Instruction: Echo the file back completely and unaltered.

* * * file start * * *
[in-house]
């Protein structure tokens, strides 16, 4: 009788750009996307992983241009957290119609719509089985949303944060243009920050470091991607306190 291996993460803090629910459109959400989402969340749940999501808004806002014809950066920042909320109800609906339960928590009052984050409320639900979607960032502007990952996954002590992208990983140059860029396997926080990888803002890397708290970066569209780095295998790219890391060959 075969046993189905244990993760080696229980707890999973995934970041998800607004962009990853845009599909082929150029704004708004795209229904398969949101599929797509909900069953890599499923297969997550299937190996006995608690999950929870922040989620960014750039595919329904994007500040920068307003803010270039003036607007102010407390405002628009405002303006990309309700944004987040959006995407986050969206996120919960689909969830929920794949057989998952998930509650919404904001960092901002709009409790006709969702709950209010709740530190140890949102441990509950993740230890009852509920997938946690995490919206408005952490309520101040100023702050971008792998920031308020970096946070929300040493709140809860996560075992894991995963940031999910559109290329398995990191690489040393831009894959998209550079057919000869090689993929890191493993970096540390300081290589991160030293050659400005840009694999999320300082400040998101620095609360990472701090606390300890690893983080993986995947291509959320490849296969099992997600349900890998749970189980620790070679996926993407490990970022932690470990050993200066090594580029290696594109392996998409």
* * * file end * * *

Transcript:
[in-house]
């Protein structure tokens, strides 16, 4: 009788750009996307992983241009957290119609719509089985949303944060243009920050470091991607306190 291996993460803090629910459109959400989402969340749940999501808004806002014809950066920042909320109800609906339960928590009052984050409320639900979607960032502007990952996954002590992208990983140059860029396997926080990888803002890397708290970066569209780095295998790219890391060959 075969046993189905244990993760080696229980707890999973995934970041998800607004962009990853845009599909082929150029704004708004795209229904398969949101599929797509909900069953890599499923297969997550299937190996006995608690999950929870922040989620960014750039595919329904994007500040920068307003803010270039003036607007102010407390405002628009405002303006990309309700944004987040959006995407986050969206996120919960689909969830929920794949057989998952998930509650919404904001960092901002709009409790006709969702709950209010709740530190140890949102441990509950993740230890009852509920997938946690995490919206408005952490309520101040100023702050971008792998920031308020970096946070929300040493709140809860996560075992894991995963940031999910559109290329398995990191690489040393831009894959998209550079057919000869090689993929890191493993970096540390300081290589991160030293050659400005840009694999999320300082400040998101620095609360990472701090606390300890690893983080993986995947291509959320490849296969099992997600349900890998749970189980620790070679996926993407490990970022932690470990050993200066090594580029290696594109392996998409």